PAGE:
11. Chris Wright says

    Cheers pal, we are now starting to get these steaks in the UK. I tried your recipe, it was easy to follow and worked treat. Chris, Wirral, UK

  12. Fred says

    Follow this recipe and it came out perfect, thanks!

  13. Viki says

    Great instructions! First attempt at a tomahawk was a delicious success !

  14. I’ve been wanting to cook one of these monster steaks since I had it as room service on holiday a few years ago, and I finally saw my chance when I found them on special this week. I found this guide and decided to give it a go.

    Only trouble I had was my fiancé used the BBQ first for sausages, and the charcoal became super hot, like, 360 Celsius hot, so there was no way I was sticking it in their to cook slowly. Instead I put in on a griddle on the lowest flame setting and did five minutes a side until it reached 105 or so, then moved it to the roaring hot grill and cooked for about a minute a side, then sealed the still red edge.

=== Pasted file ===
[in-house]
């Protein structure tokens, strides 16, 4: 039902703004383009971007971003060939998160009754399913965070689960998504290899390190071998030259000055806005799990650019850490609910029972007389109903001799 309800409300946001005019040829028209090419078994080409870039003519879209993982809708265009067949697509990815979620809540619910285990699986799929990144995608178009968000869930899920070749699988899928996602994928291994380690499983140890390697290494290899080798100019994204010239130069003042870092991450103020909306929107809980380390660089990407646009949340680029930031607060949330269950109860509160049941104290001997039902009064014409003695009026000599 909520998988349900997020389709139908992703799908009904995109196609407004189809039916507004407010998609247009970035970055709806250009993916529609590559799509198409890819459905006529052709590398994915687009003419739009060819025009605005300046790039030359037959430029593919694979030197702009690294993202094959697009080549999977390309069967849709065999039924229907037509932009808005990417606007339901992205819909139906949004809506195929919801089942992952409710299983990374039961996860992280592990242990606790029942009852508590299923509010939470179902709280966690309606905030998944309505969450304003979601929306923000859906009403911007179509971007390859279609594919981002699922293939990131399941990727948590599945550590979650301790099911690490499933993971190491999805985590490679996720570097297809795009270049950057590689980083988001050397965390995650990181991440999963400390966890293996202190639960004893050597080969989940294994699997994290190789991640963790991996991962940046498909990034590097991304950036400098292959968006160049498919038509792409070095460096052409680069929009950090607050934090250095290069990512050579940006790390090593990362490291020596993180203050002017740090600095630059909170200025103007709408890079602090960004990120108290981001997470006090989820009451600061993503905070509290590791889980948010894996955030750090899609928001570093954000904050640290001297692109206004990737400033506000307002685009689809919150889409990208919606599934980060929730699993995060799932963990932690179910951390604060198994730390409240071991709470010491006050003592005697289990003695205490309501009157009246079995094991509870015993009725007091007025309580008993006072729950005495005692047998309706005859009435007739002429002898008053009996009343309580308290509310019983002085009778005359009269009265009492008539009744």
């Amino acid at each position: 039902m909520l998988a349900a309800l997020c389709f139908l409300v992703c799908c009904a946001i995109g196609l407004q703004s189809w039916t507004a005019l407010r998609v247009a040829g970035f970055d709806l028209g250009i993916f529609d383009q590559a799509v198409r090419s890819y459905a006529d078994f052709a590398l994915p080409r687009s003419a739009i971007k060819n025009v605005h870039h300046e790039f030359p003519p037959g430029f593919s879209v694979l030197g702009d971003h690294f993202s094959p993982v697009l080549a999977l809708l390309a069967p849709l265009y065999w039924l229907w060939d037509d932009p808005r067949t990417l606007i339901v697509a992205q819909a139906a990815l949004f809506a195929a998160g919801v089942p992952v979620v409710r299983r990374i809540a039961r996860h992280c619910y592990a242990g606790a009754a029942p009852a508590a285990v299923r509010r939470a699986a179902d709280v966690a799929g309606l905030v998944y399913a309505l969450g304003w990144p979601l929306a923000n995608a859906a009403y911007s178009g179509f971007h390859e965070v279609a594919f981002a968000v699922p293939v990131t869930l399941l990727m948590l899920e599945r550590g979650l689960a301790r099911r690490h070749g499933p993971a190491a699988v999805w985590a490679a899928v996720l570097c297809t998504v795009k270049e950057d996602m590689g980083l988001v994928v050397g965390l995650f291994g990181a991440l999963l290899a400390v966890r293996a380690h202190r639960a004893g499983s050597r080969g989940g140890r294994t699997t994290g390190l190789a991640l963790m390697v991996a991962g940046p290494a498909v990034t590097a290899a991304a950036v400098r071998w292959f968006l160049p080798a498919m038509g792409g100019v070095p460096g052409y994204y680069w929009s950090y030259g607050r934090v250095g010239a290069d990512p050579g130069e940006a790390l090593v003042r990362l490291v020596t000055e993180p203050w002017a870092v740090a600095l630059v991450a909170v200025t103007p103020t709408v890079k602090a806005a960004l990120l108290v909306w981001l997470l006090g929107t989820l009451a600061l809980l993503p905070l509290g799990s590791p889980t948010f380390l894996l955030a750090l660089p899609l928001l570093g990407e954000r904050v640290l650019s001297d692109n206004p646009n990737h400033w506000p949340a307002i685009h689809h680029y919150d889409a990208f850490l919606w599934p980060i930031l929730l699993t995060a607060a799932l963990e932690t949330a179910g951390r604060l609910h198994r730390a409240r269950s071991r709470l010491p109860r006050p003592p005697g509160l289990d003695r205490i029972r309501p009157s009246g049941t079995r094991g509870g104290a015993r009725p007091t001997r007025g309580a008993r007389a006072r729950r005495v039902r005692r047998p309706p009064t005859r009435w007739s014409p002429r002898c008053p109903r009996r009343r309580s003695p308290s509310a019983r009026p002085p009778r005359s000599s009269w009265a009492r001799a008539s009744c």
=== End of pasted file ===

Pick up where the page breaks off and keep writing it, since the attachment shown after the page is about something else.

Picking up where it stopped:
It was the best meat I have ever tasted, let alone cooked. Came out perfecty rare with just a bit of medium rare closer to the edge I sealed, with spot on charcoal flavor. I actually managed to eat nearly all of it myself. Much thanks for the guide, I’m definitely trying it again.

    • David Williams says

      Just tried this and it was the best steak I’ve ever had! The key was cooking to 115 degrees. It took us a little longer so by following the temp instructions it came out perfect. Thanks for the recipe.

  15. Greg Hao says

    Whether by happenstance or serendipity, I just saw some tomahawk steaks at my local Costco last week. This post has inspired me to pick up a pack and try over the weekend.